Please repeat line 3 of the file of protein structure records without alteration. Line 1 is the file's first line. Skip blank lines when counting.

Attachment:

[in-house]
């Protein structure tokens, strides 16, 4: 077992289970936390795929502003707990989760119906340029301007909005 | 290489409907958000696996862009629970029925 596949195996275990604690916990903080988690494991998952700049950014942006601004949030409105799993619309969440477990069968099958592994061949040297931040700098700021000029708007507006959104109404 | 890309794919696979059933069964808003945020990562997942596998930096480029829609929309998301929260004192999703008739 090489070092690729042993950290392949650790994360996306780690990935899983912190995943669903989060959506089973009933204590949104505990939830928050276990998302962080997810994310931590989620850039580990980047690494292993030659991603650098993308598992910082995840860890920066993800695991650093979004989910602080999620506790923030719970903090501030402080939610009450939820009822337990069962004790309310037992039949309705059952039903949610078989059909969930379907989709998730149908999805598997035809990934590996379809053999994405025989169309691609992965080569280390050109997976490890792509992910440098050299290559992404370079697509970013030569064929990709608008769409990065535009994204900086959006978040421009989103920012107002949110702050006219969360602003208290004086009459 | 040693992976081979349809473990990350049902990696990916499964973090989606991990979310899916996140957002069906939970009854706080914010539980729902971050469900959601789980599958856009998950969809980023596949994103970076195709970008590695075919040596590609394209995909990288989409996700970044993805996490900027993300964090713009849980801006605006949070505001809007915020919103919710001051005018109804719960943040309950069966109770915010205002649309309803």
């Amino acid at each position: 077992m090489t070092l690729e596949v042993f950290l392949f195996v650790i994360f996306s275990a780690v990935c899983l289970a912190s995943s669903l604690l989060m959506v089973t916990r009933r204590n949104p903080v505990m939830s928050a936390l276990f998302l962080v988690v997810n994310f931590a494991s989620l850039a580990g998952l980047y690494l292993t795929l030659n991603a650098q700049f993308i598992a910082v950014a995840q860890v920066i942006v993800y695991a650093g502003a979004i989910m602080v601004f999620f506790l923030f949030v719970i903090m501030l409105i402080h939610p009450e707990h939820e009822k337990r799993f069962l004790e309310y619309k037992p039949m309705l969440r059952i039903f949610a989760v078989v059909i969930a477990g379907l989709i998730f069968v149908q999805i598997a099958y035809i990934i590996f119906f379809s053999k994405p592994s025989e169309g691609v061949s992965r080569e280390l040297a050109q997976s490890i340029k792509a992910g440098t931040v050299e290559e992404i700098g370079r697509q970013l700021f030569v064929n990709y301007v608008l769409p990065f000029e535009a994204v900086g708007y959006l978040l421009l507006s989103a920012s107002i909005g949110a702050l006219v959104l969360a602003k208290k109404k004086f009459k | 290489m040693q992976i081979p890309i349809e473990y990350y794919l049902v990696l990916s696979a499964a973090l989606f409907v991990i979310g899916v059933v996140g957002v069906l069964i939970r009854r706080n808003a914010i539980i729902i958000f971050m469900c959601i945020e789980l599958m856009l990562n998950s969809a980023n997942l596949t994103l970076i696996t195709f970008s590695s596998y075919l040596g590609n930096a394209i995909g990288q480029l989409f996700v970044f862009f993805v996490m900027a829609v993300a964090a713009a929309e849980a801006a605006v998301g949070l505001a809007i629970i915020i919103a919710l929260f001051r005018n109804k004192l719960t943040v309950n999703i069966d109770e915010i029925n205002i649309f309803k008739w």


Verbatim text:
């Amino acid at each position: 077992m090489t070092l690729e596949v042993f950290l392949f195996v650790i994360f996306s275990a780690v990935c899983l289970a912190s995943s669903l604690l989060m959506v089973t916990r009933r204590n949104p903080v505990m939830s928050a936390l276990f998302l962080v988690v997810n994310f931590a494991s989620l850039a580990g998952l980047y690494l292993t795929l030659n991603a650098q700049f993308i598992a910082v950014a995840q860890v920066i942006v993800y695991a650093g502003a979004i989910m602080v601004f999620f506790l923030f949030v719970i903090m501030l409105i402080h939610p009450e707990h939820e009822k337990r799993f069962l004790e309310y619309k037992p039949m309705l969440r059952i039903f949610a989760v078989v059909i969930a477990g379907l989709i998730f069968v149908q999805i598997a099958y035809i990934i590996f119906f379809s053999k994405p592994s025989e169309g691609v061949s992965r080569e280390l040297a050109q997976s490890i340029k792509a992910g440098t931040v050299e290559e992404i700098g370079r697509q970013l700021f030569v064929n990709y301007v608008l769409p990065f000029e535009a994204v900086g708007y959006l978040l421009l507006s989103a920012s107002i909005g949110a702050l006219v959104l969360a602003k208290k109404k004086f009459k | 290489m040693q992976i081979p890309i349809e473990y990350y794919l049902v990696l990916s696979a499964a973090l989606f409907v991990i979310g899916v059933v996140g957002v069906l069964i939970r009854r706080n808003a914010i539980i729902i958000f971050m469900c959601i945020e789980l599958m856009l990562n998950s969809a980023n997942l596949t994103l970076i696996t195709f970008s590695s596998y075919l040596g590609n930096a394209i995909g990288q480029l989409f996700v970044f862009f993805v996490m900027a829609v993300a964090a713009a929309e849980a801006a605006v998301g949070l505001a809007i629970i915020i919103a919710l929260f001051r005018n109804k004192l719960t943040v309950n999703i069966d109770e915010i029925n205002i649309f309803k008739w």